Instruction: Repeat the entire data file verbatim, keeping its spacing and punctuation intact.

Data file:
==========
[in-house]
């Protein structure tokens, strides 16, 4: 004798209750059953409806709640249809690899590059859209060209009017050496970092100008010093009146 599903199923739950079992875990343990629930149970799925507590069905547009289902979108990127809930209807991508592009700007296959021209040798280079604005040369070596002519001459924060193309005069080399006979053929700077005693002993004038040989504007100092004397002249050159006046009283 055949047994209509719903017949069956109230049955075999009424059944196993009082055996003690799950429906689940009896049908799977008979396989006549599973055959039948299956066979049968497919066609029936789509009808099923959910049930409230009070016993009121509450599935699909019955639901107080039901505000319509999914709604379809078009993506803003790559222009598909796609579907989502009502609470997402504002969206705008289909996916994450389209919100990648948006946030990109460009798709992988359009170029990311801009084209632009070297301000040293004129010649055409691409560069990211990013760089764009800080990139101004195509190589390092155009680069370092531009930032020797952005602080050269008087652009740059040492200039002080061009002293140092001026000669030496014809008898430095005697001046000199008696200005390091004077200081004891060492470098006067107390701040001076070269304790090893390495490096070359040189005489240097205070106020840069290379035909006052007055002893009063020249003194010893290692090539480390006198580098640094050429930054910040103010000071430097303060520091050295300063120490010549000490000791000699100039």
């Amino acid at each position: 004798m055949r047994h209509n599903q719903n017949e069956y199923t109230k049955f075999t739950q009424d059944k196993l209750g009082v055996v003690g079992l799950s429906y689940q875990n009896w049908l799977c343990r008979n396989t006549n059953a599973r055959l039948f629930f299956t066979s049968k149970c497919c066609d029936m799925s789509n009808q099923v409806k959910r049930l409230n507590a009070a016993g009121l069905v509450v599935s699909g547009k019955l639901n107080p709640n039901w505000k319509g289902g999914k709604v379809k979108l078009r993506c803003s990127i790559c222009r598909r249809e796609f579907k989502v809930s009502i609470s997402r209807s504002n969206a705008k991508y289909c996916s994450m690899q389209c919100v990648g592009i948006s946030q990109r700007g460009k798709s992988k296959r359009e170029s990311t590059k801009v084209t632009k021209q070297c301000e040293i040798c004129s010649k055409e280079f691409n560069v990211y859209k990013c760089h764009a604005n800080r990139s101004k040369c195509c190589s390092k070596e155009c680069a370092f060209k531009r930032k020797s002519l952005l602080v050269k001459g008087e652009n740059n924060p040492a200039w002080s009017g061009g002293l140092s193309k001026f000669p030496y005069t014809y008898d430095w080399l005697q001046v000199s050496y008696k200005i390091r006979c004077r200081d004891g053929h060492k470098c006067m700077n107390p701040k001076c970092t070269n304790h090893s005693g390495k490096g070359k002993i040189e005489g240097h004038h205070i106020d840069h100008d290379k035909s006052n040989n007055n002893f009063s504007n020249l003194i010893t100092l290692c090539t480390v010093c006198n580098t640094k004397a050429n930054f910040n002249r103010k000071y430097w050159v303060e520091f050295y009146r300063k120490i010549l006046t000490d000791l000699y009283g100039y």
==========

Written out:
[in-house]
């Protein structure tokens, strides 16, 4: 004798209750059953409806709640249809690899590059859209060209009017050496970092100008010093009146 599903199923739950079992875990343990629930149970799925507590069905547009289902979108990127809930209807991508592009700007296959021209040798280079604005040369070596002519001459924060193309005069080399006979053929700077005693002993004038040989504007100092004397002249050159006046009283 055949047994209509719903017949069956109230049955075999009424059944196993009082055996003690799950429906689940009896049908799977008979396989006549599973055959039948299956066979049968497919066609029936789509009808099923959910049930409230009070016993009121509450599935699909019955639901107080039901505000319509999914709604379809078009993506803003790559222009598909796609579907989502009502609470997402504002969206705008289909996916994450389209919100990648948006946030990109460009798709992988359009170029990311801009084209632009070297301000040293004129010649055409691409560069990211990013760089764009800080990139101004195509190589390092155009680069370092531009930032020797952005602080050269008087652009740059040492200039002080061009002293140092001026000669030496014809008898430095005697001046000199008696200005390091004077200081004891060492470098006067107390701040001076070269304790090893390495490096070359040189005489240097205070106020840069290379035909006052007055002893009063020249003194010893290692090539480390006198580098640094050429930054910040103010000071430097303060520091050295300063120490010549000490000791000699100039």
């Amino acid at each position: 004798m055949r047994h209509n599903q719903n017949e069956y199923t109230k049955f075999t739950q009424d059944k196993l209750g009082v055996v003690g079992l799950s429906y689940q875990n009896w049908l799977c343990r008979n396989t006549n059953a599973r055959l039948f629930f299956t066979s049968k149970c497919c066609d029936m799925s789509n009808q099923v409806k959910r049930l409230n507590a009070a016993g009121l069905v509450v599935s699909g547009k019955l639901n107080p709640n039901w505000k319509g289902g999914k709604v379809k979108l078009r993506c803003s990127i790559c222009r598909r249809e796609f579907k989502v809930s009502i609470s997402r209807s504002n969206a705008k991508y289909c996916s994450m690899q389209c919100v990648g592009i948006s946030q990109r700007g460009k798709s992988k296959r359009e170029s990311t590059k801009v084209t632009k021209q070297c301000e040293i040798c004129s010649k055409e280079f691409n560069v990211y859209k990013c760089h764009a604005n800080r990139s101004k040369c195509c190589s390092k070596e155009c680069a370092f060209k531009r930032k020797s002519l952005l602080v050269k001459g008087e652009n740059n924060p040492a200039w002080s009017g061009g002293l140092s193309k001026f000669p030496y005069t014809y008898d430095w080399l005697q001046v000199s050496y008696k200005i390091r006979c004077r200081d004891g053929h060492k470098c006067m700077n107390p701040k001076c970092t070269n304790h090893s005693g390495k490096g070359k002993i040189e005489g240097h004038h205070i106020d840069h100008d290379k035909s006052n040989n007055n002893f009063s504007n020249l003194i010893t100092l290692c090539t480390v010093c006198n580098t640094k004397a050429n930054f910040n002249r103010k000071y430097w050159v303060e520091f050295y009146r300063k120490i010549l006046t000490d000791l000699y009283g100039y």